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You must have discovered that Google Earth thinks our house is over on Chapala's hill. Like a GPS, it is wrong & we're a few blocks away, on the flat. Nevertheless, we'll look forward to your PM when you get here.
 

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I would take the bus to Guad rather than drive. Chapala bus drops you off downtown.

A simple drive is along the lake to Jocotepec and maybe along the south side from there
Yep. we have got to take a bus - change is good. Great idea!

Definitely want to see Jocotepec - heard there are even some rentals out there - is is considered "really far away" from Ajijic?

Would the ceramic works a Tlaq be a whole other trip? (I think I heard about that.)
 

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Yep. we have got to take a bus - change is good. Great idea!

Definitely want to see Jocotepec - heard there are even some rentals out there - is is considered "really far away" from Ajijic?

Would the ceramic works a Tlaq be a whole other trip? (I think I heard about that.)
Tonalá, not Tlaquepaque, is better for ceramics and furniture. Tlaquepaque is upscale art works mostly. Starting from Ajijic, either would be a day trip by itself.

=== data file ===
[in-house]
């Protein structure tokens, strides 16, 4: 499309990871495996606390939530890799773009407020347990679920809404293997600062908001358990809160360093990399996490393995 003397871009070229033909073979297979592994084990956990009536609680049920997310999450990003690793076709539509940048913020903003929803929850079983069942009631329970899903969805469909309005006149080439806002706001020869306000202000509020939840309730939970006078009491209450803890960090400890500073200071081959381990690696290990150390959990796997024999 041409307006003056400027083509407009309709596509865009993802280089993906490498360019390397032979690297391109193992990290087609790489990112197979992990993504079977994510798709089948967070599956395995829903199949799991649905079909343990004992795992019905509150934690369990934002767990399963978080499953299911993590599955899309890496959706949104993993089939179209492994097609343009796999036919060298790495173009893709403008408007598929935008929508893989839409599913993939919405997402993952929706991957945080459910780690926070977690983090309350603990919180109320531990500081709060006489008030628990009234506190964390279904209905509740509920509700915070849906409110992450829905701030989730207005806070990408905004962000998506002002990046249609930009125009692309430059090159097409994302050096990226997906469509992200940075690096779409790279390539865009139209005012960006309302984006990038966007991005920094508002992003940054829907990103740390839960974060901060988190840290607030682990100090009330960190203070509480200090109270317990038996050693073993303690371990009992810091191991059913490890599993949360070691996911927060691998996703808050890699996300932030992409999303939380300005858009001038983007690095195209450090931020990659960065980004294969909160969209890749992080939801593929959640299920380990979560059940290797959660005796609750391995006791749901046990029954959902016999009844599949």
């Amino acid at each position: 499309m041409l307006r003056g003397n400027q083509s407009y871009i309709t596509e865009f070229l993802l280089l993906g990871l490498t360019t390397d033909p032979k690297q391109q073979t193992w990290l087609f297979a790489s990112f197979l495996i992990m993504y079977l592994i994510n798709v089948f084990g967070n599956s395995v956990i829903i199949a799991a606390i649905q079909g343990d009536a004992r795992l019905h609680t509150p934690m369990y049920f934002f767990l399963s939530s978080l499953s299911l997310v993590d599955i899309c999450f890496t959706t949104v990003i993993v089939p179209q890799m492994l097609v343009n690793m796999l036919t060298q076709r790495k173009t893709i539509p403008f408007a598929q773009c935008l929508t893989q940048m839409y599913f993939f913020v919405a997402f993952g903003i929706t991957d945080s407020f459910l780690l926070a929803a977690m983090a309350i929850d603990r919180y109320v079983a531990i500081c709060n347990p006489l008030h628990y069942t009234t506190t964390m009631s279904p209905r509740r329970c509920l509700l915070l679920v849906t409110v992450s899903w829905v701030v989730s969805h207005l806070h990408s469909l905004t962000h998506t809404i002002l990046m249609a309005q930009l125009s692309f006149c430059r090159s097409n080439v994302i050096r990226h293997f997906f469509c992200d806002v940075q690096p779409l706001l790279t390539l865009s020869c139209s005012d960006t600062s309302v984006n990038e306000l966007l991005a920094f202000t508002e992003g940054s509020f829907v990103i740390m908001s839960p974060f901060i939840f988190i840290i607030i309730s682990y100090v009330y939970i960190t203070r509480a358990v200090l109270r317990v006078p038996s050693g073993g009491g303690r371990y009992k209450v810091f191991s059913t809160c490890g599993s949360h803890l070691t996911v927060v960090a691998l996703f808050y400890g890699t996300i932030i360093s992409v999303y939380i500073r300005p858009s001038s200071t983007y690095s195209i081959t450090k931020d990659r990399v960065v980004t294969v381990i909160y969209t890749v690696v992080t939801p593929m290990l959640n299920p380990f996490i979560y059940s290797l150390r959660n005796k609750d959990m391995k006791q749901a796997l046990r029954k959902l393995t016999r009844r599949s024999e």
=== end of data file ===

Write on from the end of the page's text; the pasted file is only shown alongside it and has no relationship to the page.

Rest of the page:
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Tonalá, not Tlaquepaque, is better for ceramics and furniture. Tlaquepaque is upscale art works mostly. Starting from Ajijic, either would be a day trip by itself.
Thanks Will.
 

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Yep. we have got to take a bus - change is good. Great idea!

Definitely want to see Jocotepec - heard there are even some rentals out there - is is considered "really far away" from Ajijic?

Would the ceramic works a Tlaq be a whole other trip? (I think I heard about that.)
Jocotepec is approximately 20 minutes away from the west side of Ajijic.
 

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>>>> Definitely want to see Jocotepec - heard there are even some rentals out there - is is considered "really far away" from Ajijic?

I had a beautiful house in Joco for 4k peso a month ... so yes they are there but you have to be lucky to find them. You don't need to go to Ajijic except to socialize and to restaurants. My trips were usually to Guad or Chapala

>>>> Would the ceramic works a Tlaq be a whole other trip? (I think I heard about that.)

You can taxi around quickly in Guad cheaply but yes Tonala is the place for selection and price